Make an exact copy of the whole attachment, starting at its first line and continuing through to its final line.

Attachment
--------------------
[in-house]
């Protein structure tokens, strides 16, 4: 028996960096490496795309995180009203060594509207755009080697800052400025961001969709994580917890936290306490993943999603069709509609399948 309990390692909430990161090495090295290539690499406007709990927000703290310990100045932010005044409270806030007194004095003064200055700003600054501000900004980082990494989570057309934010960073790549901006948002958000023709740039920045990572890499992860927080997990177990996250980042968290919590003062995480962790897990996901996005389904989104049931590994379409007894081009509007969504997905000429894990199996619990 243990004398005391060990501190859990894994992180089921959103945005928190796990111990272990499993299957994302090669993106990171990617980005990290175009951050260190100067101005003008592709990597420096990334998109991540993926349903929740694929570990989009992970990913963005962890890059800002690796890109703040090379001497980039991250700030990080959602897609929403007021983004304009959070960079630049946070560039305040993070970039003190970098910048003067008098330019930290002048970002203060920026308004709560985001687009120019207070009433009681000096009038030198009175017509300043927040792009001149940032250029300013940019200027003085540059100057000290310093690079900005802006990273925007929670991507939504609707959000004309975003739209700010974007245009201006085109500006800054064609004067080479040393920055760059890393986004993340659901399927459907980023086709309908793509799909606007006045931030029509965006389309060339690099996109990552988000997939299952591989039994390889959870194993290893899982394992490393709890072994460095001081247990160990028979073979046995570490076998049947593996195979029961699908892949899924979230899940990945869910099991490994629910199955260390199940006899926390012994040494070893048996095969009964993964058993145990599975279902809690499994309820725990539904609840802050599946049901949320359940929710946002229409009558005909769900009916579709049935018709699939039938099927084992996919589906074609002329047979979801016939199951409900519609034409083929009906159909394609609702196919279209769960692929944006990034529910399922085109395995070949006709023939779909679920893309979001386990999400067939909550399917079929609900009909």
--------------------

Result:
[in-house]
């Protein structure tokens, strides 16, 4: 028996960096490496795309995180009203060594509207755009080697800052400025961001969709994580917890936290306490993943999603069709509609399948 309990390692909430990161090495090295290539690499406007709990927000703290310990100045932010005044409270806030007194004095003064200055700003600054501000900004980082990494989570057309934010960073790549901006948002958000023709740039920045990572890499992860927080997990177990996250980042968290919590003062995480962790897990996901996005389904989104049931590994379409007894081009509007969504997905000429894990199996619990 243990004398005391060990501190859990894994992180089921959103945005928190796990111990272990499993299957994302090669993106990171990617980005990290175009951050260190100067101005003008592709990597420096990334998109991540993926349903929740694929570990989009992970990913963005962890890059800002690796890109703040090379001497980039991250700030990080959602897609929403007021983004304009959070960079630049946070560039305040993070970039003190970098910048003067008098330019930290002048970002203060920026308004709560985001687009120019207070009433009681000096009038030198009175017509300043927040792009001149940032250029300013940019200027003085540059100057000290310093690079900005802006990273925007929670991507939504609707959000004309975003739209700010974007245009201006085109500006800054064609004067080479040393920055760059890393986004993340659901399927459907980023086709309908793509799909606007006045931030029509965006389309060339690099996109990552988000997939299952591989039994390889959870194993290893899982394992490393709890072994460095001081247990160990028979073979046995570490076998049947593996195979029961699908892949899924979230899940990945869910099991490994629910199955260390199940006899926390012994040494070893048996095969009964993964058993145990599975279902809690499994309820725990539904609840802050599946049901949320359940929710946002229409009558005909769900009916579709049935018709699939039938099927084992996919589906074609002329047979979801016939199951409900519609034409083929009906159909394609609702196919279209769960692929944006990034529910399922085109395995070949006709023939779909679920893309979001386990999400067939909550399917079929609900009909």